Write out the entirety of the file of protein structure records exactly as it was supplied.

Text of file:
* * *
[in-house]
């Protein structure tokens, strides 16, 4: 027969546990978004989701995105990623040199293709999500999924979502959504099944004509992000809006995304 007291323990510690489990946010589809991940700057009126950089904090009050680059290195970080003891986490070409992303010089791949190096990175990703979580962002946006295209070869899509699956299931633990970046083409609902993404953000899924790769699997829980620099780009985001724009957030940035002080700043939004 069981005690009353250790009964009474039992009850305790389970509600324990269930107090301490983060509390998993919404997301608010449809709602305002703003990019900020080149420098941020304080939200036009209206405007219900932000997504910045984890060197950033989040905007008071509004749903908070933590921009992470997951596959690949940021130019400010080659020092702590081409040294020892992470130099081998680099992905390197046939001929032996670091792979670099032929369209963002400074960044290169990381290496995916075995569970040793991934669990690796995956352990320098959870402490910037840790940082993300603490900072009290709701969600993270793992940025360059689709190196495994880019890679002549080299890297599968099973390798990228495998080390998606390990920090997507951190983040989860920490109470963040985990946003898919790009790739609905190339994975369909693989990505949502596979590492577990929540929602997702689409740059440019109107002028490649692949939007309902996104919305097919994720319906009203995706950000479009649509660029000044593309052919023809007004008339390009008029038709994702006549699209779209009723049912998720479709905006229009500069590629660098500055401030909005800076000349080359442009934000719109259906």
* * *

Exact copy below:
[in-house]
């Protein structure tokens, strides 16, 4: 027969546990978004989701995105990623040199293709999500999924979502959504099944004509992000809006995304 007291323990510690489990946010589809991940700057009126950089904090009050680059290195970080003891986490070409992303010089791949190096990175990703979580962002946006295209070869899509699956299931633990970046083409609902993404953000899924790769699997829980620099780009985001724009957030940035002080700043939004 069981005690009353250790009964009474039992009850305790389970509600324990269930107090301490983060509390998993919404997301608010449809709602305002703003990019900020080149420098941020304080939200036009209206405007219900932000997504910045984890060197950033989040905007008071509004749903908070933590921009992470997951596959690949940021130019400010080659020092702590081409040294020892992470130099081998680099992905390197046939001929032996670091792979670099032929369209963002400074960044290169990381290496995916075995569970040793991934669990690796995956352990320098959870402490910037840790940082993300603490900072009290709701969600993270793992940025360059689709190196495994880019890679002549080299890297599968099973390798990228495998080390998606390990920090997507951190983040989860920490109470963040985990946003898919790009790739609905190339994975369909693989990505949502596979590492577990929540929602997702689409740059440019109107002028490649692949939007309902996104919305097919994720319906009203995706950000479009649509660029000044593309052919023809007004008339390009008029038709994702006549699209779209009723049912998720479709905006229009500069590629660098500055401030909005800076000349080359442009934000719109259906």